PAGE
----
A report on Stream and Riparian zone

Aubach (Wiehl) in North Rhine-Westphalia, Germany
A well-preserved natural riparian strip on a tributary to Lake Erie
Rocky stream in Italy
Thick riparian vegetation along the Pisuerga River in Spain
Frozen stream in Enäjärvi, Pori, Finland
Riparian zone along Trout Creek in the Trout Creek Mountains, part of the Burns Bureau of Land Management District in southeastern Oregon. The creek provides critical habitat for trout.
Stream near Montriond in southeastern France
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Wyming Brook in Sheffield, UK
alt=A rocky, brown stream bank mostly bare of vegetation, with a few aspen trees in the background|Cottonwood Creek riparian area in southeastern Oregon before restoration, 1988
A small stream in Lake Parramatta, Sydney
alt=The same stream bank lined with short grasses, with more aspen trees in the background|Cottonwood Creek riparian area during recovery, 2000
Stream with low gradient surrounded by natural riparian vegetation (Rhineland-Palatinate)
alt=The same stream bank lined with higher grasses that obscure most of the water, with a thicker aspen grove behind|Cottonwood Creek riparian area after restoration, 2002
A low level stream in Macon County, Illinois, US
Small tributary stream, Diamond Ridge, Alaska, US
Creek in Perisher Ski Resort, Australia
Stream in Southbury, US
Australian creek, low in the dry season, carrying little water. The energetic flow of the stream had, in flood, moved finer sediment further downstream. There is a pool to lower right and a riffle to upper left of the photograph.
Stream in Alberta
A small, narrow stream flowing down a tiny dell in Pennsylvania.

A riparian zone or riparian area is the interface between land and a river or stream.

- Riparian zone

The biological habitat in the immediate vicinity of a stream is called a riparian zone.

- Stream
Aubach (Wiehl) in North Rhine-Westphalia, Germany

3 related topics with Alpha

Overall

The Amazon River (dark blue) and the rivers which flow into it (medium blue).

River

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The Amazon River (dark blue) and the rivers which flow into it (medium blue).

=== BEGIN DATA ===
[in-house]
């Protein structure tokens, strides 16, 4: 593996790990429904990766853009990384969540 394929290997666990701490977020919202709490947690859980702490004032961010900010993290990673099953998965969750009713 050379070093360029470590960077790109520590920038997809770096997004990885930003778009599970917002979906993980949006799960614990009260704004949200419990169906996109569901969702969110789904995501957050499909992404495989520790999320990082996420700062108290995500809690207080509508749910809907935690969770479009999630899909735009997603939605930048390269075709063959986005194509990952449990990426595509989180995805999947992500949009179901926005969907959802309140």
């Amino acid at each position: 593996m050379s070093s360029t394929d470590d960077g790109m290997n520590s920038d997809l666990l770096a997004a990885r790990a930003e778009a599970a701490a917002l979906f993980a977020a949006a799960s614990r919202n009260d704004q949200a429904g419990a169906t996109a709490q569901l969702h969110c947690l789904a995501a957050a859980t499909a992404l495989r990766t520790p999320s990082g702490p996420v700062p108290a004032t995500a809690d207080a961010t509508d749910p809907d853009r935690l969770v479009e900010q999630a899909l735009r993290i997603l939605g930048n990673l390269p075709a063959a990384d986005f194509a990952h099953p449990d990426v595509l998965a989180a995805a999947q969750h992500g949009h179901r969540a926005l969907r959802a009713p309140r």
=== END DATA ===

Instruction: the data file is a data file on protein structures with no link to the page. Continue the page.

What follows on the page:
The start of a mountain stream.
Melting toe of Athabasca Glacier, Jasper National Park, Alberta, Canada
The Colorado River at Horseshoe Bend, Arizona
The Porvoo River (Porvoonjoki) in the medieval town of Porvoo, Finland
Nile River delta, as seen from Earth orbit. The Nile is an example of a wave-dominated delta that has the classic Greek letter delta (Δ) shape after which river deltas were named.
A radar image of a 400 km river of methane and ethane near the north pole of Saturn's moon Titan
River meandering course
Flash flooding caused by a large amount of rain falling in a short amount of time
The mouth of the River Seaton in Cornwall after heavy rain caused flooding and significant erosion of the beach.
Frozen river in Alaska
Leisure activities on the River Avon at Avon Valley Country Park, Keynsham, United Kingdom. A boat giving trips to the public passes a moored private boat.
Watermill in Belgium.
River bank repair

A river is a natural flowing watercourse, usually freshwater, flowing towards an ocean, sea, lake or another river.

The organisms in the riparian zone respond to changes in river channel location and patterns of flow.

Diagram of a river's left and right banks

Bank (geography)

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Land alongside a body of water.

Land alongside a body of water.

Diagram of a river's left and right banks
A sloping sandy point bar (close side) and the vegetation-stabilized cut bank (far side) on the Namoi River in New South Wales, Australia. These two constitute the banks of the river.
A man-made lake in Keukenhof with grass banks
An eastern bank of the Pielisjoki in Joensuu, Finland

In limnology (the study of inland waters), a stream bank or river bank is the terrain alongside the bed of a river, creek, or stream.

Riparian zones occur along upland and lowland river and stream beds.

An illustration showing groundwater in aquifers (in blue) (1, 5 and 6) below the water table (4), and three different wells (7, 8 and 9) dug to reach it.

Groundwater

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Water present beneath Earth's surface in rock and soil pore spaces and in the fractures of rock formations.

Water present beneath Earth's surface in rock and soil pore spaces and in the fractures of rock formations.

An illustration showing groundwater in aquifers (in blue) (1, 5 and 6) below the water table (4), and three different wells (7, 8 and 9) dug to reach it.
Dzherelo, a common source of drinking water in a Ukrainian village
The entire surface water flow of the Alapaha River near Jennings, Florida, going into a sinkhole leading to the Floridan Aquifer groundwater
Groundwater may be extracted through a water well
Diagram of a water balance of the aquifer
Iron (III) oxide staining (after water capillary rise in a wall) caused by oxidation of dissolved iron (II) and its subsequent precipitation, from an unconfined aquifer in karst topography. Perth, Western Australia.
Groundwater withdrawal rates from the Ogallala Aquifer in the Central United States
Center-pivot irrigated fields in Kansas covering hundreds of square miles watered by the Ogallala Aquifer

Groundwater is naturally replenished by surface water from precipitation, streams, and rivers when this recharge reaches the water table.

Hyporheic zones (the mixing zone of streamwater and groundwater) and riparian zones are examples of ecotones largely or totally dependent on groundwater.